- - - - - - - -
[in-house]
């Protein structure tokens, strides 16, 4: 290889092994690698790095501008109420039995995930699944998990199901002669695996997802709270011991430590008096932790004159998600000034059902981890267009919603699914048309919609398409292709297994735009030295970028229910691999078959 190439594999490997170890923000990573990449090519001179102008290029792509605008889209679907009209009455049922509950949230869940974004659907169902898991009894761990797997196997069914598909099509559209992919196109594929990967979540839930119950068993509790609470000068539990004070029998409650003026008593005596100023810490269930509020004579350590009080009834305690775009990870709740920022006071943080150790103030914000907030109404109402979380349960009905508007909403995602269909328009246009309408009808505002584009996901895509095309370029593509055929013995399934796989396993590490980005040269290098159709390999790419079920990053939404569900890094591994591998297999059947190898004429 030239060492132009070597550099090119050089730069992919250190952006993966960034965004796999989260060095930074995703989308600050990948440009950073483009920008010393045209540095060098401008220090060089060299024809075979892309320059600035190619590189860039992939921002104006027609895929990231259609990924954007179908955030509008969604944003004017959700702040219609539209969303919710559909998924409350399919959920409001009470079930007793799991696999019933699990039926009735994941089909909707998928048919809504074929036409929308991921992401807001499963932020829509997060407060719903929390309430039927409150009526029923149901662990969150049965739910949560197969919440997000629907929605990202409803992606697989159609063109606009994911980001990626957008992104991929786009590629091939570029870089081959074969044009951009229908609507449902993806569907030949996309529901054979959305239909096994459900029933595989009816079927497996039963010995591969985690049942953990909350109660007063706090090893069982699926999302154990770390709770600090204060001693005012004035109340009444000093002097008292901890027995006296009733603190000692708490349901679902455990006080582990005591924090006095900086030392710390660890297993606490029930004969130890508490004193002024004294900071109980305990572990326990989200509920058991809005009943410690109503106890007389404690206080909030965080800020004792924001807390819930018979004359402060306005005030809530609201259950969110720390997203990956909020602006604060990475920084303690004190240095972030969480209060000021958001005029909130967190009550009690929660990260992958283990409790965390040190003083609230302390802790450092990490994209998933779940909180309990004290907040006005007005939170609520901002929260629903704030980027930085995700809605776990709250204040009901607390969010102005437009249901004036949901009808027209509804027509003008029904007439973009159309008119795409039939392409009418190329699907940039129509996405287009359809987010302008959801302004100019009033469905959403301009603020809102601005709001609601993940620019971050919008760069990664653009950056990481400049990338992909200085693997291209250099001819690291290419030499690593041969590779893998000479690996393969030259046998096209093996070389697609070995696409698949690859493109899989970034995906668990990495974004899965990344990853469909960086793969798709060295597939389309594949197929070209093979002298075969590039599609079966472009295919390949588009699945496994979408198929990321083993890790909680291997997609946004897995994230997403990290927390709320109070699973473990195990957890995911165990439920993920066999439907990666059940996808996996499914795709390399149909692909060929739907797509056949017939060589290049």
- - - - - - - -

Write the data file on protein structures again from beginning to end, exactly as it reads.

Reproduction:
[in-house]
């Protein structure tokens, strides 16, 4: 290889092994690698790095501008109420039995995930699944998990199901002669695996997802709270011991430590008096932790004159998600000034059902981890267009919603699914048309919609398409292709297994735009030295970028229910691999078959 190439594999490997170890923000990573990449090519001179102008290029792509605008889209679907009209009455049922509950949230869940974004659907169902898991009894761990797997196997069914598909099509559209992919196109594929990967979540839930119950068993509790609470000068539990004070029998409650003026008593005596100023810490269930509020004579350590009080009834305690775009990870709740920022006071943080150790103030914000907030109404109402979380349960009905508007909403995602269909328009246009309408009808505002584009996901895509095309370029593509055929013995399934796989396993590490980005040269290098159709390999790419079920990053939404569900890094591994591998297999059947190898004429 030239060492132009070597550099090119050089730069992919250190952006993966960034965004796999989260060095930074995703989308600050990948440009950073483009920008010393045209540095060098401008220090060089060299024809075979892309320059600035190619590189860039992939921002104006027609895929990231259609990924954007179908955030509008969604944003004017959700702040219609539209969303919710559909998924409350399919959920409001009470079930007793799991696999019933699990039926009735994941089909909707998928048919809504074929036409929308991921992401807001499963932020829509997060407060719903929390309430039927409150009526029923149901662990969150049965739910949560197969919440997000629907929605990202409803992606697989159609063109606009994911980001990626957008992104991929786009590629091939570029870089081959074969044009951009229908609507449902993806569907030949996309529901054979959305239909096994459900029933595989009816079927497996039963010995591969985690049942953990909350109660007063706090090893069982699926999302154990770390709770600090204060001693005012004035109340009444000093002097008292901890027995006296009733603190000692708490349901679902455990006080582990005591924090006095900086030392710390660890297993606490029930004969130890508490004193002024004294900071109980305990572990326990989200509920058991809005009943410690109503106890007389404690206080909030965080800020004792924001807390819930018979004359402060306005005030809530609201259950969110720390997203990956909020602006604060990475920084303690004190240095972030969480209060000021958001005029909130967190009550009690929660990260992958283990409790965390040190003083609230302390802790450092990490994209998933779940909180309990004290907040006005007005939170609520901002929260629903704030980027930085995700809605776990709250204040009901607390969010102005437009249901004036949901009808027209509804027509003008029904007439973009159309008119795409039939392409009418190329699907940039129509996405287009359809987010302008959801302004100019009033469905959403301009603020809102601005709001609601993940620019971050919008760069990664653009950056990481400049990338992909200085693997291209250099001819690291290419030499690593041969590779893998000479690996393969030259046998096209093996070389697609070995696409698949690859493109899989970034995906668990990495974004899965990344990853469909960086793969798709060295597939389309594949197929070209093979002298075969590039599609079966472009295919390949588009699945496994979408198929990321083993890790909680291997997609946004897995994230997403990290927390709320109070699973473990195990957890995911165990439920993920066999439907990666059940996808996996499914795709390399149909692909060929739907797509056949017939060589290049």